Pandemic creates a new economic channel: scarring effect

Julian Kozlowski of St Louis Fed in this research article introduces a new channel which impacts economic activity – scarring effect.

What are the long-run economic costs of COVID-19? While the virus will eventually pass, an event of this magnitude could leave lasting effects. A shift in confidence and fear could prevent firms and consumers from rebounding to their old investment and spending habits. A recent paper (Kozlowski, Veldkamp, and Venkateswaran, 2020a) formalizes this discussion and quantifies these effects. The authors use a standard economic and epidemiological framework, with one novel channel: a “scarring effect.” Scarring is a persistent change in beliefs about the probability of an extreme, negative shock to the economy.  


The work by Kozlowski, Veldkamp, and Venkateswaran (2020a) embeds a belief-updating tool in a macroeconomic model with epidemics. Belief updating can generate large and persistent economic losses well after an epidemic is over because agents think that epidemics are more likely after seeing one. The figure shows predictions about the response to the COVID-19 crisis. GDP drops 9 percent in 2020 and recovers gradually but does not go back to its previous trajectory. It persistently remains 4 percent below the pre-COVID steady state. The discounted value of the lost output over the future is almost 10 times the 2020 drop, and belief revisions account for the bulk of the losses.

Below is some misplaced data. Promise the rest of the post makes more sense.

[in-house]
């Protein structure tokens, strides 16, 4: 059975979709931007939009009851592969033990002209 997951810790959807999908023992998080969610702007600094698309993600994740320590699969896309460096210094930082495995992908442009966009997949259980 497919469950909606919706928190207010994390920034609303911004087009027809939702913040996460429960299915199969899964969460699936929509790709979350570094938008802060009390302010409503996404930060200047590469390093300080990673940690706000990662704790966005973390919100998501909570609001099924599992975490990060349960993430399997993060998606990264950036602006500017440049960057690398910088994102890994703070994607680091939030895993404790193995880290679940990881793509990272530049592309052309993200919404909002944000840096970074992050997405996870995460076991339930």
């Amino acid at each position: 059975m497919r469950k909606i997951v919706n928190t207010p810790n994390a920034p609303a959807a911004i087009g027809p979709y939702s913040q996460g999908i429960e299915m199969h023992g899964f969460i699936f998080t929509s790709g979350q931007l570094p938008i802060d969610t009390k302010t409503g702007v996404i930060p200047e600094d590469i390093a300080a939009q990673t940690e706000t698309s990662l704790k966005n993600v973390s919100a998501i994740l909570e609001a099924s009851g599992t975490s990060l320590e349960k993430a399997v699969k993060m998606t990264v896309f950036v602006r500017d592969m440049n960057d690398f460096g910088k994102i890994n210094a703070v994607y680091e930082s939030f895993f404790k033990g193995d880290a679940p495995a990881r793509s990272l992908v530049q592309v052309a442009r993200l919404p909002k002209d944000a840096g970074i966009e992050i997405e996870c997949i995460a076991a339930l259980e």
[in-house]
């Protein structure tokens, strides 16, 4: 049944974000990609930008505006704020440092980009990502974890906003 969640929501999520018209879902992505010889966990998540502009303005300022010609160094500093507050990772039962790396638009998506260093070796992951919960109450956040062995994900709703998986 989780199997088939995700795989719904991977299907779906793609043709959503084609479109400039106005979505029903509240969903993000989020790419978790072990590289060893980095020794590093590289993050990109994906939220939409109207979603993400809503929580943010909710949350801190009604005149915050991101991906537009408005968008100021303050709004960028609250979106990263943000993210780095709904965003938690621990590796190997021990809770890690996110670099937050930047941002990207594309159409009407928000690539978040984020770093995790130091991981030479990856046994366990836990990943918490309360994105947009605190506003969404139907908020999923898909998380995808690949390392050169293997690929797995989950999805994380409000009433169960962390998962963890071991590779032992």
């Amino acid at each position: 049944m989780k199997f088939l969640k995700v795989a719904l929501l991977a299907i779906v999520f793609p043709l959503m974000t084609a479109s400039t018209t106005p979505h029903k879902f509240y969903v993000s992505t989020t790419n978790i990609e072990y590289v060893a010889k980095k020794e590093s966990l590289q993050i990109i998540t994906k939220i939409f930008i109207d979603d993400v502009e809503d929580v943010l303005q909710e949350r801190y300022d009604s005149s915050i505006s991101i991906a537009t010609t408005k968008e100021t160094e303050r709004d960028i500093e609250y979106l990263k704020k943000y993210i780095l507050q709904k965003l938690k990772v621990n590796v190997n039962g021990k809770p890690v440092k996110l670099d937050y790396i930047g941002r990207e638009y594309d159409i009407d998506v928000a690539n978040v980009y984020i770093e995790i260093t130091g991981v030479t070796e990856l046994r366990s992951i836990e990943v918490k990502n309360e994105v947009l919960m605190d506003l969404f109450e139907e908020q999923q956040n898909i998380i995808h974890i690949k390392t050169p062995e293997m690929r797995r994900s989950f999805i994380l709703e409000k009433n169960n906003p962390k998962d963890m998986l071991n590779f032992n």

The negative economic effects of the pandemic come from two sources: capital obsolescence and belief scarring. The pandemic and lockdowns forced consumers to work and consume differently, which can generate persistent changes in tastes and habits for years to come. Capital obsolescence reflects this long-lasting change in the economic value of installed capital. For example, in the post-pandemic world there might be more online shopping instead of in-store purchases. Hence, some installed capital, for example, commercial real estate such as shopping malls, could become obsolete.2 The blue area in the figure shows that capital obsolescence accounts for most of the initial economic impact of the pandemic, and its net present value is equivalent to about 38 percent of 2019 GDP. 

Beliefs scarring explains most of the long-term costs. For example, in the post-pandemic world, investors in leisure and hospitality, such as restaurant owners, will take into account the risk of future pandemics and lockdowns and the associated economic costs. The orange area in the figure shows that the net present value of belief scarring is about 52 percent of 2019 GDP. Hence, both capital obsolescence and belief scarring generate prolonged effects on the economy—a much larger value than the initial 9 percent drop of GDP in 2020.


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